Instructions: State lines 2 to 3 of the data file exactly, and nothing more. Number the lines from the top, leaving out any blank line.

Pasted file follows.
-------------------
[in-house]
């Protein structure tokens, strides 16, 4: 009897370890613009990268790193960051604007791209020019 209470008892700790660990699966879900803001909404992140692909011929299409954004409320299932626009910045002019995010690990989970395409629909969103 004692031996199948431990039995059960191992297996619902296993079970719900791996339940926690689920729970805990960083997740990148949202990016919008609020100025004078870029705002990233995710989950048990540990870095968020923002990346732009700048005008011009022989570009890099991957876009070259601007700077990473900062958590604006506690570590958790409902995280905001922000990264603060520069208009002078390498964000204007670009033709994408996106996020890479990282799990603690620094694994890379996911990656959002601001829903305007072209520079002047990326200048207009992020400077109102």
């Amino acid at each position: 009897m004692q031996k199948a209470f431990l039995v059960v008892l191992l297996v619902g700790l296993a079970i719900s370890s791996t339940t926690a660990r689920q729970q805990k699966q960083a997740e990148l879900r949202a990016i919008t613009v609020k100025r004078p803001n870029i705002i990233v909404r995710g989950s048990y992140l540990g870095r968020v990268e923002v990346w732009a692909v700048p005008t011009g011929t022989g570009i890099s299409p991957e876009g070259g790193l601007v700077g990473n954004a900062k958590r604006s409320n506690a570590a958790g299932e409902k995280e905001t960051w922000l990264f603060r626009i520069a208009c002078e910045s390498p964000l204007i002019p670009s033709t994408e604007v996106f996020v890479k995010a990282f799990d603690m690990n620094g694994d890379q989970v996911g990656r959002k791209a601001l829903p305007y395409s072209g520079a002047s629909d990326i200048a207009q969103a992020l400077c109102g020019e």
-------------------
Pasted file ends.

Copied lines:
């Protein structure tokens, strides 16, 4: 009897370890613009990268790193960051604007791209020019 209470008892700790660990699966879900803001909404992140692909011929299409954004409320299932626009910045002019995010690990989970395409629909969103 004692031996199948431990039995059960191992297996619902296993079970719900791996339940926690689920729970805990960083997740990148949202990016919008609020100025004078870029705002990233995710989950048990540990870095968020923002990346732009700048005008011009022989570009890099991957876009070259601007700077990473900062958590604006506690570590958790409902995280905001922000990264603060520069208009002078390498964000204007670009033709994408996106996020890479990282799990603690620094694994890379996911990656959002601001829903305007072209520079002047990326200048207009992020400077109102």
């Amino acid at each position: 009897m004692q031996k199948a209470f431990l039995v059960v008892l191992l297996v619902g700790l296993a079970i719900s370890s791996t339940t926690a660990r689920q729970q805990k699966q960083a997740e990148l879900r949202a990016i919008t613009v609020k100025r004078p803001n870029i705002i990233v909404r995710g989950s048990y992140l540990g870095r968020v990268e923002v990346w732009a692909v700048p005008t011009g011929t022989g570009i890099s299409p991957e876009g070259g790193l601007v700077g990473n954004a900062k958590r604006s409320n506690a570590a958790g299932e409902k995280e905001t960051w922000l990264f603060r626009i520069a208009c002078e910045s390498p964000l204007i002019p670009s033709t994408e604007v996106f996020v890479k995010a990282f799990d603690m690990n620094g694994d890379q989970v996911g990656r959002k791209a601001l829903p305007y395409s072209g520079a002047s629909d990326i200048a207009q969103a992020l400077c109102g020019e």